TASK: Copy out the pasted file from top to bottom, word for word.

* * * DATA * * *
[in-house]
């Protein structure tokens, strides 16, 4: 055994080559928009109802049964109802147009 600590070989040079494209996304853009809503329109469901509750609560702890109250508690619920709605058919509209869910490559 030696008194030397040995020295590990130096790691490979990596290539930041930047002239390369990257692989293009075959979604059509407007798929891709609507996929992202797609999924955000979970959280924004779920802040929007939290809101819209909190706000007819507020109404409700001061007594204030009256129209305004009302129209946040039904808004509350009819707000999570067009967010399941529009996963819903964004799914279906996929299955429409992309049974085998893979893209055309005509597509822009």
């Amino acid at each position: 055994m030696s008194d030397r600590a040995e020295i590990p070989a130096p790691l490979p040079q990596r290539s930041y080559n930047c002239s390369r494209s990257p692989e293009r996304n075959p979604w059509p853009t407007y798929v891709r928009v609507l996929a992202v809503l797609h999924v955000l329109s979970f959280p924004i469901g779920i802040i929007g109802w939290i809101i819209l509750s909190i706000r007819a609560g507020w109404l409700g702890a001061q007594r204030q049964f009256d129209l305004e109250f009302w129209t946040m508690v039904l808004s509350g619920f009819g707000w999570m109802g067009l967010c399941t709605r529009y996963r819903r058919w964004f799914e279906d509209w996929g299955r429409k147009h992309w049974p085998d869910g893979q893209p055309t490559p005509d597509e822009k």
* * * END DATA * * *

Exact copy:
[in-house]
């Protein structure tokens, strides 16, 4: 055994080559928009109802049964109802147009 600590070989040079494209996304853009809503329109469901509750609560702890109250508690619920709605058919509209869910490559 030696008194030397040995020295590990130096790691490979990596290539930041930047002239390369990257692989293009075959979604059509407007798929891709609507996929992202797609999924955000979970959280924004779920802040929007939290809101819209909190706000007819507020109404409700001061007594204030009256129209305004009302129209946040039904808004509350009819707000999570067009967010399941529009996963819903964004799914279906996929299955429409992309049974085998893979893209055309005509597509822009």
């Amino acid at each position: 055994m030696s008194d030397r600590a040995e020295i590990p070989a130096p790691l490979p040079q990596r290539s930041y080559n930047c002239s390369r494209s990257p692989e293009r996304n075959p979604w059509p853009t407007y798929v891709r928009v609507l996929a992202v809503l797609h999924v955000l329109s979970f959280p924004i469901g779920i802040i929007g109802w939290i809101i819209l509750s909190i706000r007819a609560g507020w109404l409700g702890a001061q007594r204030q049964f009256d129209l305004e109250f009302w129209t946040m508690v039904l808004s509350g619920f009819g707000w999570m109802g067009l967010c399941t709605r529009y996963r819903r058919w964004f799914e279906d509209w996929g299955r429409k147009h992309w049974p085998d869910g893979q893209p055309t490559p005509d597509e822009k």